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This particular question was asked my senior's quiz and I was unable to solve it. So, I am asking for help here.

Let $f:\mathbb{R}\to\mathbb{R}$ be a function such that $f(x+1)=f(x)$ for all $x\in \mathbb{R}$. Which of the following statement(s) is/are true?

(A) $f$ is bounded

(B) $f$ is bounded if it is continuous

(C) $f$ is differentiable if it is continuous

(D) $f$ is uniformly continuous if it is continuous

By using definition of continuity along with boundedness definition, I can say that (B) is true.

A function can be defined on $x=1/2 + \mathbb{Z} $ such that it's $\infty $ at $1/2 + \mathbb{Z} $ and finite elsewhere, so (A) becomes false.

But I am unable to think about (C) and (D) .

Answer is :

B,D.

Kindly help.

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3 Answers 3

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The condition on $f$ is equivalent to saying that $f$ is a periodic function with period 1. Therefore we should really think of $f$ as a function on the unit interval $[0, 1]$ with $f(0) = f(1)$.

An arbitrary function on $[0, 1]$ has no nice properties like boundedness, so we can cross it off. If we're continuous, though, since $[0, 1]$ is compact, $f$ must be bounded. This gives us B.

For C, there are many continuous functions which are not differentiable (in fact, most continuous functions are not differentiable, in some sense).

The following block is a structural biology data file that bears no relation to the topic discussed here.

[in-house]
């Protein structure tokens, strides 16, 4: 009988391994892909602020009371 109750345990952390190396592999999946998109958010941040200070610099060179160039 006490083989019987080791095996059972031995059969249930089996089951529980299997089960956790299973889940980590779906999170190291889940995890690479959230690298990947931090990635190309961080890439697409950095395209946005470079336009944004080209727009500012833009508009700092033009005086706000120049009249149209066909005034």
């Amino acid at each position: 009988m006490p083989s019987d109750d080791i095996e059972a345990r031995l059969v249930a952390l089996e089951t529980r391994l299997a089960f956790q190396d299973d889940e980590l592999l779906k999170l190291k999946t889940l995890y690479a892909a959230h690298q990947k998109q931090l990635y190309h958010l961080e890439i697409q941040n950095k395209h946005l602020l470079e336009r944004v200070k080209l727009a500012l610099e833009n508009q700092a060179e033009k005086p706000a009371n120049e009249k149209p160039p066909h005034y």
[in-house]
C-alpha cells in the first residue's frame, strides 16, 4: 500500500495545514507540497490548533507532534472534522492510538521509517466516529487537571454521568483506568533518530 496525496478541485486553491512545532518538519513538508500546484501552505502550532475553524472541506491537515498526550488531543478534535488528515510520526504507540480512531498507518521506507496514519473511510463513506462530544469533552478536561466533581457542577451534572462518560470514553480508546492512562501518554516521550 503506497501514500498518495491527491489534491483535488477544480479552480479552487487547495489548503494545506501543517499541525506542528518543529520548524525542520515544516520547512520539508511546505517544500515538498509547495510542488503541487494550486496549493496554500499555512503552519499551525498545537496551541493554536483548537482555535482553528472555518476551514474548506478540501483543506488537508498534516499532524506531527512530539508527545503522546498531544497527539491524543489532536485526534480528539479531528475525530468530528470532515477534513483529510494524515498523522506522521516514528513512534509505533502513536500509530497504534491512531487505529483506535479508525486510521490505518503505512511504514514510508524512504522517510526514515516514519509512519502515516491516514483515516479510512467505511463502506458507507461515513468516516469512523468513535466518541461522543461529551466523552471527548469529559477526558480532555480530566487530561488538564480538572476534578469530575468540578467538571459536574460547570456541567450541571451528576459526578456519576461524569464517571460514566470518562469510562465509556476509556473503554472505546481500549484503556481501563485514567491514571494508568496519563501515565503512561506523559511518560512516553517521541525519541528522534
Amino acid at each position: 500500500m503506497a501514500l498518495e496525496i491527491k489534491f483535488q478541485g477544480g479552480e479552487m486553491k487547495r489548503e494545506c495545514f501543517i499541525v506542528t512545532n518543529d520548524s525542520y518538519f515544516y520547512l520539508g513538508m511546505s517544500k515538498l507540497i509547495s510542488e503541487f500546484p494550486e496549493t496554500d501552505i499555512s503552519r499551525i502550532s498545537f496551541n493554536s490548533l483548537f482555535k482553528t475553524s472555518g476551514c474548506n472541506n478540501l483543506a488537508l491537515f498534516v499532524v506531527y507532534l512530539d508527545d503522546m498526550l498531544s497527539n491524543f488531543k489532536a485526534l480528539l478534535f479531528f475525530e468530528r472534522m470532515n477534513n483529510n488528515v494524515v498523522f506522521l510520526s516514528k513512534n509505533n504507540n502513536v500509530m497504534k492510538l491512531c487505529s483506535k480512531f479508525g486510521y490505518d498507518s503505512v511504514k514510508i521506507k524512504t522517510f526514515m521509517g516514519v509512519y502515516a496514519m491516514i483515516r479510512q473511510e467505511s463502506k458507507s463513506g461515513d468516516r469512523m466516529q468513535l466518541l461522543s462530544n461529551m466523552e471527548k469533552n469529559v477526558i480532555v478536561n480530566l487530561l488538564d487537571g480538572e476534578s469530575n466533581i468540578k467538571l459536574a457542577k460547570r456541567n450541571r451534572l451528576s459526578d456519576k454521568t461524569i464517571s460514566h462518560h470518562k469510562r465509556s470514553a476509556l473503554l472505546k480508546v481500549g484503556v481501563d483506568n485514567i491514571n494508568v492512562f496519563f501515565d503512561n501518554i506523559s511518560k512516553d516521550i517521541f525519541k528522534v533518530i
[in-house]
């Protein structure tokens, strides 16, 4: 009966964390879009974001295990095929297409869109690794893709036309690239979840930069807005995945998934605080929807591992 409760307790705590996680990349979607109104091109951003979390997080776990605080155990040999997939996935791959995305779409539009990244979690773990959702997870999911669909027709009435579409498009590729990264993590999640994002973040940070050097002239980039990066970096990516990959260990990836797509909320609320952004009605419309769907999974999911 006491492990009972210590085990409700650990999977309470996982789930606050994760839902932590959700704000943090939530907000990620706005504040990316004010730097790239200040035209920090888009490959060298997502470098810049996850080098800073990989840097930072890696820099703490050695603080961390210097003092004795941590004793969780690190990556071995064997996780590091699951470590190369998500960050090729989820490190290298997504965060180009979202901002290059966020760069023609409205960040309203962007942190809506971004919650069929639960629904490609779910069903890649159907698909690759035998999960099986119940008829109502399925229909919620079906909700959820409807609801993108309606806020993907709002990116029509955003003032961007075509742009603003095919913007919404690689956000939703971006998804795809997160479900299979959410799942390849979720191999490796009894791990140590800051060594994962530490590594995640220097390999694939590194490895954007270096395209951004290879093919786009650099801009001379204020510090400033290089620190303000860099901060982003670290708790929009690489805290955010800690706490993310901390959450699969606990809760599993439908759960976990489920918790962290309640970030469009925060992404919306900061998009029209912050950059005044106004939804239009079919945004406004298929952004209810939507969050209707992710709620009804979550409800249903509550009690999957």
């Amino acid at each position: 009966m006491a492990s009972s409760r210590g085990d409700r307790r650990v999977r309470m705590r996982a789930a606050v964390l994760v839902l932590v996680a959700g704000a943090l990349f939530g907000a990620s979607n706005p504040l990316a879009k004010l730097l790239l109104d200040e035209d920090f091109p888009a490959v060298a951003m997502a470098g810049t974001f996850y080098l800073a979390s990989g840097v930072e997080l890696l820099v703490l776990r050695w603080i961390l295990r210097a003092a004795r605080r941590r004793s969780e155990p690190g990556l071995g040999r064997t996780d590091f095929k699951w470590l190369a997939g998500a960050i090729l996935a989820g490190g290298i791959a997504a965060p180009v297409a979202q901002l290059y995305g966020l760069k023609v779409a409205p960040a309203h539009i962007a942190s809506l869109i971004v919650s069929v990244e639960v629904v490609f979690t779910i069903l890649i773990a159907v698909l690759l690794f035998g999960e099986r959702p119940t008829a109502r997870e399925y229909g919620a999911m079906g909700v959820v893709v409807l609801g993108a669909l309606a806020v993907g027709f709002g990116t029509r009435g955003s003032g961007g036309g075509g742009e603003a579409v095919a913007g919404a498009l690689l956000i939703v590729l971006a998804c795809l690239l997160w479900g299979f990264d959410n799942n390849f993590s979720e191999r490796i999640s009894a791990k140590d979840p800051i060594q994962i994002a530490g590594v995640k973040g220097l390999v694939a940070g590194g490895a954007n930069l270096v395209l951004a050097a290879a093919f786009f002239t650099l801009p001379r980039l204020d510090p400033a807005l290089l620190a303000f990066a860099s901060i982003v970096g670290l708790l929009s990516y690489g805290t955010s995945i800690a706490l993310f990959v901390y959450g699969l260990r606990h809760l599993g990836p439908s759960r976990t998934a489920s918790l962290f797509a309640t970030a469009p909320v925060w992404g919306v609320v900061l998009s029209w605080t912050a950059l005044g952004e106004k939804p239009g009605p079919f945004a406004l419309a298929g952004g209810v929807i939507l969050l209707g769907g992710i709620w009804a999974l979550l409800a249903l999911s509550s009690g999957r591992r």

For D, we use that continuity on a compact set implies uniform continuity.

The takeaway is that the condition $f(x) = f(x + 1)$ lets us just think of a function on $[0, 1]$ (with $f(0) = f(1)$) instead of the whole real line.

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A is false: $\cot(\pi x)$ if $x\notin \mathbb{Z}$ and $f(0)=0$

B is true: if it's continuous on $[0,1]$, it's bounded there by the extreme value theorem and periodicity gives boundedness on all of $\mathbb{R}$

C is false: consider, for instance, the Blancmange function

D is true: continuous on $[0,1]$ implies uniform continuity and again we use periodicity

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a) is false: take for example $f(x)$ to be the Conway base 13 function on $[0,1)$, and then simply demand $f(x+1) = f(x)$ for all $x$.

b) is true. If $f$ is continuous then the image of $[0,1]$ under $f$ is compact, hence the image of $\mathbb{R}$ under $f$, which is equal to the image of $[0,1]$ is also compact, hence bounded.

c) This is false. Take any continuous but not differentiable function $f$ on $[0,1]$ with $f(0) = f(1)$, and then extend periodically by setting $f(x+1) = f(x)$ for all $x$.

d) This is true. To show this we simply need to recall that any continuous function on a closed interval is automatically uniformly continuous.

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